Today I received an essential comment on an article I wrote a couple year ago entitled, “Empaths vs. HSP (They’re Not the Same Thing). This article represents a time I was breaking free from much of the interpersonal warfare with some HSP in my family (and learning a TON about my empathic abilities in the process).
You can read the full comment at the end of the actual article, but I wanted to post some of the highlights, as well as my response back to her.
This comment, I feel, voiced what many HSP feel and wish others would understand about them. While my response is what I assume many empaths feel and wish HSP would understand about us.
Thank you for sparking this article, Crystal! Also, I edited my entire response in the comment section, so I’m sorry if you received a million revisions! 😉
HSP and Empaths — I’d love to hear your thoughts!
Response from Crystal:
“I am truly HSP. The way you describe a HSP on Youtube was degrading and sounded selfish. HSP were born this way, so if you were truly an empath you’d see that and be more understanding of the pain we endure.
Have you ever thought that it could be your own thinking that created the affliction inside of you because of your thinking of it? Yes, there are truth empaths that experience people’s pain from far. But HSP have already experienced so much pain in our lives that we don’t have to HAVE that person’s pain to understand what that person is going through..
HSP have an extremely, some unbearable nervous system, so with that comes pain and emotion go so deep that it’s far beyond words. I tend to believe that you are not as empathic as you claim to be because you would be more gentle with your output about HSP. A truly HSP is sensitive to the core, physically too. Their skin, hair, and organs are even fragile. It’s not just about experiences, emotions, etc. It’s a physical manifestation from birth that is unspeakable…
Comparing empaths and HSP is like comparing plants. Like a tender violet to a tree. They’re both plants but if you touch a violet it dies. HSP do pick up other people’s energies, the atmosphere, and surroundings very easily and it stays inside us. We tend to be absorbers, picking up others energies is debilitating for us because of our delicate nervous system…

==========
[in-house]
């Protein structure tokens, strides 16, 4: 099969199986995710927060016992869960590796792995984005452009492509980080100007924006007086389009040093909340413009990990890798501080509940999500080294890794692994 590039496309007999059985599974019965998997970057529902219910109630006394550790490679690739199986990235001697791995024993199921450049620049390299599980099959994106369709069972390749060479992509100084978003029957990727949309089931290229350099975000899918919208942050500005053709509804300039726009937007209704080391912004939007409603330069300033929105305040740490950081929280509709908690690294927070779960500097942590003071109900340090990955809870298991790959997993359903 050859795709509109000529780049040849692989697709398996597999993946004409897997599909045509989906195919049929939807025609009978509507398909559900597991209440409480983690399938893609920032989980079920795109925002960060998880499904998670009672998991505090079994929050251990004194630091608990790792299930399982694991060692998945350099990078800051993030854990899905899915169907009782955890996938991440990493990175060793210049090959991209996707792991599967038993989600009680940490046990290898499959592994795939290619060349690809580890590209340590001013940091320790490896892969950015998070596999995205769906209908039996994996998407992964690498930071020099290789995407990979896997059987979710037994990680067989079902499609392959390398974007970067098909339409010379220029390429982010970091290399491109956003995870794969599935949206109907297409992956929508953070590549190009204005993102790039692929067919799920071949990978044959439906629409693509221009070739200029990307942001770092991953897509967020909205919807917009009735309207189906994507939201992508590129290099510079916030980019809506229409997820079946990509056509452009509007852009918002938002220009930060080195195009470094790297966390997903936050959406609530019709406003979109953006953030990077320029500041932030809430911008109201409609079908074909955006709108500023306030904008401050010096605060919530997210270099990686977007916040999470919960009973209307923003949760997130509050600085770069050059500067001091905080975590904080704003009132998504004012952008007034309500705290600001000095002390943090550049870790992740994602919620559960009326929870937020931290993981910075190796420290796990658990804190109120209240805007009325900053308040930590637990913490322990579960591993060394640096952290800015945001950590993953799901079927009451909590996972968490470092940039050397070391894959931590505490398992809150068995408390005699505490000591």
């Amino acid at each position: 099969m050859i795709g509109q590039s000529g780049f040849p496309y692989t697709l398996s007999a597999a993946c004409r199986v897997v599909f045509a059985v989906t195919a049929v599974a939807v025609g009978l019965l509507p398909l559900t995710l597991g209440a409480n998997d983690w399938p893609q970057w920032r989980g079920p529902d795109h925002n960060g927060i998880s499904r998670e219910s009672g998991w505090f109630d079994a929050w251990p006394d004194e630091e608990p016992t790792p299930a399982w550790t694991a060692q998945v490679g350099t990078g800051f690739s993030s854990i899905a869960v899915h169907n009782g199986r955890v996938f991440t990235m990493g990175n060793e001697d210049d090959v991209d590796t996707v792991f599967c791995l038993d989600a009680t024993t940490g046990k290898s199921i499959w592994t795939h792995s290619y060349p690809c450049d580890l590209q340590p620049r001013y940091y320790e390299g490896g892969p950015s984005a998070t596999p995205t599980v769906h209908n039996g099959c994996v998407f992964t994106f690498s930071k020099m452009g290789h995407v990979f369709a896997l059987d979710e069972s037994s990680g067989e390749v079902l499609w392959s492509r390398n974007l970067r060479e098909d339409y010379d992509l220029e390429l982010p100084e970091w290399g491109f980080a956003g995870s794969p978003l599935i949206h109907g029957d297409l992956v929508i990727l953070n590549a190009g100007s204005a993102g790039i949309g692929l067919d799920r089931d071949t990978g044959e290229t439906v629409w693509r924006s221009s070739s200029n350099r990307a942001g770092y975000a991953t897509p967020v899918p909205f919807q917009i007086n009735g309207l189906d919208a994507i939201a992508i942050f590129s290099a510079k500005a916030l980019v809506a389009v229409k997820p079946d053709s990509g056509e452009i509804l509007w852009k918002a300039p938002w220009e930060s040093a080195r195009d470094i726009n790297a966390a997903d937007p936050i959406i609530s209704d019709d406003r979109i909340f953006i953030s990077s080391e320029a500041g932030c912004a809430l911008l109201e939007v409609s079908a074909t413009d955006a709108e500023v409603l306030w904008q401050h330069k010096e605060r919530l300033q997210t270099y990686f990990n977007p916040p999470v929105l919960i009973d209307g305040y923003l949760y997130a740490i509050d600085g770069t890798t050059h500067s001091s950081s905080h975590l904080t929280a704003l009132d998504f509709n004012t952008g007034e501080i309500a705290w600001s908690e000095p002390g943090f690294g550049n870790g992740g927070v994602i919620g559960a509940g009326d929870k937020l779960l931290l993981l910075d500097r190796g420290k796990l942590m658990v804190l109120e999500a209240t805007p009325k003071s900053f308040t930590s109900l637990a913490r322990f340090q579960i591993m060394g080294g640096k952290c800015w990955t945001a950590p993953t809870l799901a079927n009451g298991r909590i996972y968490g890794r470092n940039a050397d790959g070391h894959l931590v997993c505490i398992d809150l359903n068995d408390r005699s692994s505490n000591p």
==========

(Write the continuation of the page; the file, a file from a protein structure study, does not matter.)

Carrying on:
It’s like the old (demeaning) saying “thin skinned people.”
HSP is almost like handling a burned patient. You should be able to sense that if you were a true empath. But it appears there’s no real empathy here for HSP because if there were, your definition would have been more empathetic. It would be muchly appreciated if there were more understanding about real HSP. Thank you.”\
Thank you for sharing these thoughts. I agree. I was expressing lower vibrational emotions in this article, which makes us immune to our more subtle sensitivities. I was in the expression of my experience, giving a voice to the unhealed side of my empathic self.
In fact, recently I did a video talking about the jaded place I was in when I wrote many of my articles at this time. I was experiencing emotional pain in relation to my own sensitivity with HSP in my family.
Unhealed HSP tend to use empaths (unconsciously) to feel and express those lower vibrational emotions they reject within themselves, then shame and emotionally manipulate empaths for feeling them. They do this because of a belief that only *certain* emotions or vibrations are acceptable to feel (obviously, this comes from trauma).
Although I was expressing my “war” with HSP in this article, I will always leave it up because it is an authentic reflection of where I was at the time, and the reality of an empath: we feel others – most especially the emotions they reject, suppress, and deny.
The conflict between HSP and Empaths lies here. Many HSP identify so strongly with being “good” that they develop an acute aversion to lower vibrational emotions, which can cause them to construct a superiority complex that demeans and belittles the very REAL human experience of feelings like anger or jealousy, or bitterness.